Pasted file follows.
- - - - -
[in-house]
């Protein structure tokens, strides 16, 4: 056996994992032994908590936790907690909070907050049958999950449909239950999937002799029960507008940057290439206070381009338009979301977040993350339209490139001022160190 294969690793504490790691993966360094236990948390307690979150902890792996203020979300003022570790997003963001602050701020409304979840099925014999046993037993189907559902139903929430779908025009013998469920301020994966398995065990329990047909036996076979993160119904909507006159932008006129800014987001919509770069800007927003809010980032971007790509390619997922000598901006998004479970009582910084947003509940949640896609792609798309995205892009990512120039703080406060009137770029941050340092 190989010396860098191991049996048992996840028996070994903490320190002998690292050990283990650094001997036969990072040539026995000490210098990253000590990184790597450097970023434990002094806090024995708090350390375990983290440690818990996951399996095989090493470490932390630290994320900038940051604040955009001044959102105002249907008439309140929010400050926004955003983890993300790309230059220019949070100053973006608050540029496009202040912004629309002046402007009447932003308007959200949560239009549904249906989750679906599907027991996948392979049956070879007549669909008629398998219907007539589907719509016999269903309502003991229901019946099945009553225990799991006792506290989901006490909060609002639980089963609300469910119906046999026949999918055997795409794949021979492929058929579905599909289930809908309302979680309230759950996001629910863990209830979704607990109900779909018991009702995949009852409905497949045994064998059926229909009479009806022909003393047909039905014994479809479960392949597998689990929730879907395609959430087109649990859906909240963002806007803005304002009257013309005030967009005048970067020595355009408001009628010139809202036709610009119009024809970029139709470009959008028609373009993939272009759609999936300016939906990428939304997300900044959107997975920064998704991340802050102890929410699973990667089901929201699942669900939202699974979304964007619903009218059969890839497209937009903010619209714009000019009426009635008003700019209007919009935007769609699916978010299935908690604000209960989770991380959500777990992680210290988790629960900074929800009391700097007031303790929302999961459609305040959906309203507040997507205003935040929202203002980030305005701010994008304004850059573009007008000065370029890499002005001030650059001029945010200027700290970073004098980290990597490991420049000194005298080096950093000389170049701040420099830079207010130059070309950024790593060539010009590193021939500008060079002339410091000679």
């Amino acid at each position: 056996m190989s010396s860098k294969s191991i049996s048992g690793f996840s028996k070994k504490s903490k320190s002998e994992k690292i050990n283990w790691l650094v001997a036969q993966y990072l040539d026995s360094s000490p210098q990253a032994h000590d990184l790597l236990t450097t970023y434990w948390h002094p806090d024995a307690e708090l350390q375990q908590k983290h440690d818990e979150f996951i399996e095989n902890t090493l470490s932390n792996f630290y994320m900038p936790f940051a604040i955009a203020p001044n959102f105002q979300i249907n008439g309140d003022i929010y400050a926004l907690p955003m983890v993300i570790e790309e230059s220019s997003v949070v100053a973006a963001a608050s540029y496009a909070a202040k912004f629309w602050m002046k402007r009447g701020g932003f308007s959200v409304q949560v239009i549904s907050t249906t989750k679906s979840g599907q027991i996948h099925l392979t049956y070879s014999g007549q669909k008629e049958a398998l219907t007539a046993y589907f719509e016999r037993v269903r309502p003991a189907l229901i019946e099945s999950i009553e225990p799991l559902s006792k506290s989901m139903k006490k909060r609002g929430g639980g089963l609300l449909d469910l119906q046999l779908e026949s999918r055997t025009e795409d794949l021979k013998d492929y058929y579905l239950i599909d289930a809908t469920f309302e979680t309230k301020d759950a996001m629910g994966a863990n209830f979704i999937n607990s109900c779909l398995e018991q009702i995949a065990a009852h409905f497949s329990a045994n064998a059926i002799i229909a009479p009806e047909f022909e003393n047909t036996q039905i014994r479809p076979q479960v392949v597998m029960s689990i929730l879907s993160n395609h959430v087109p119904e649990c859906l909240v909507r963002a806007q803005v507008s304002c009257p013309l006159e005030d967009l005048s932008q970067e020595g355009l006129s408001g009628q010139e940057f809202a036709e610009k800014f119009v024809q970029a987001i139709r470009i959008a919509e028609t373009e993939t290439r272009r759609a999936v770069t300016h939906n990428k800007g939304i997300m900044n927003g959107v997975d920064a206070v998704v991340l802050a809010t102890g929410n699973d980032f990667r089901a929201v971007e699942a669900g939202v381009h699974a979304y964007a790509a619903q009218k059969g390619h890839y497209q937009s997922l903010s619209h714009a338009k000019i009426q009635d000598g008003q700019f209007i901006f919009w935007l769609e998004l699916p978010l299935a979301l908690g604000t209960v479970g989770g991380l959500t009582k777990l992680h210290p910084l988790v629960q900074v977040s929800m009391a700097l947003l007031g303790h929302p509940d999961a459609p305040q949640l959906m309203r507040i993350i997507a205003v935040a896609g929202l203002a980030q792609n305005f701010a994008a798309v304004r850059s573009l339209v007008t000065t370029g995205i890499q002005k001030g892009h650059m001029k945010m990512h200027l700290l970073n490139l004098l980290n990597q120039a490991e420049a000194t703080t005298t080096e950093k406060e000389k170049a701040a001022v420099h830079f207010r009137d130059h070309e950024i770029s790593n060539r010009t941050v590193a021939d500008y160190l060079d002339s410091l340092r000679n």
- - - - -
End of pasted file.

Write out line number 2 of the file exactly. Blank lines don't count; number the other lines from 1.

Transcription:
């Protein structure tokens, strides 16, 4: 056996994992032994908590936790907690909070907050049958999950449909239950999937002799029960507008940057290439206070381009338009979301977040993350339209490139001022160190 294969690793504490790691993966360094236990948390307690979150902890792996203020979300003022570790997003963001602050701020409304979840099925014999046993037993189907559902139903929430779908025009013998469920301020994966398995065990329990047909036996076979993160119904909507006159932008006129800014987001919509770069800007927003809010980032971007790509390619997922000598901006998004479970009582910084947003509940949640896609792609798309995205892009990512120039703080406060009137770029941050340092 190989010396860098191991049996048992996840028996070994903490320190002998690292050990283990650094001997036969990072040539026995000490210098990253000590990184790597450097970023434990002094806090024995708090350390375990983290440690818990996951399996095989090493470490932390630290994320900038940051604040955009001044959102105002249907008439309140929010400050926004955003983890993300790309230059220019949070100053973006608050540029496009202040912004629309002046402007009447932003308007959200949560239009549904249906989750679906599907027991996948392979049956070879007549669909008629398998219907007539589907719509016999269903309502003991229901019946099945009553225990799991006792506290989901006490909060609002639980089963609300469910119906046999026949999918055997795409794949021979492929058929579905599909289930809908309302979680309230759950996001629910863990209830979704607990109900779909018991009702995949009852409905497949045994064998059926229909009479009806022909003393047909039905014994479809479960392949597998689990929730879907395609959430087109649990859906909240963002806007803005304002009257013309005030967009005048970067020595355009408001009628010139809202036709610009119009024809970029139709470009959008028609373009993939272009759609999936300016939906990428939304997300900044959107997975920064998704991340802050102890929410699973990667089901929201699942669900939202699974979304964007619903009218059969890839497209937009903010619209714009000019009426009635008003700019209007919009935007769609699916978010299935908690604000209960989770991380959500777990992680210290988790629960900074929800009391700097007031303790929302999961459609305040959906309203507040997507205003935040929202203002980030305005701010994008304004850059573009007008000065370029890499002005001030650059001029945010200027700290970073004098980290990597490991420049000194005298080096950093000389170049701040420099830079207010130059070309950024790593060539010009590193021939500008060079002339410091000679």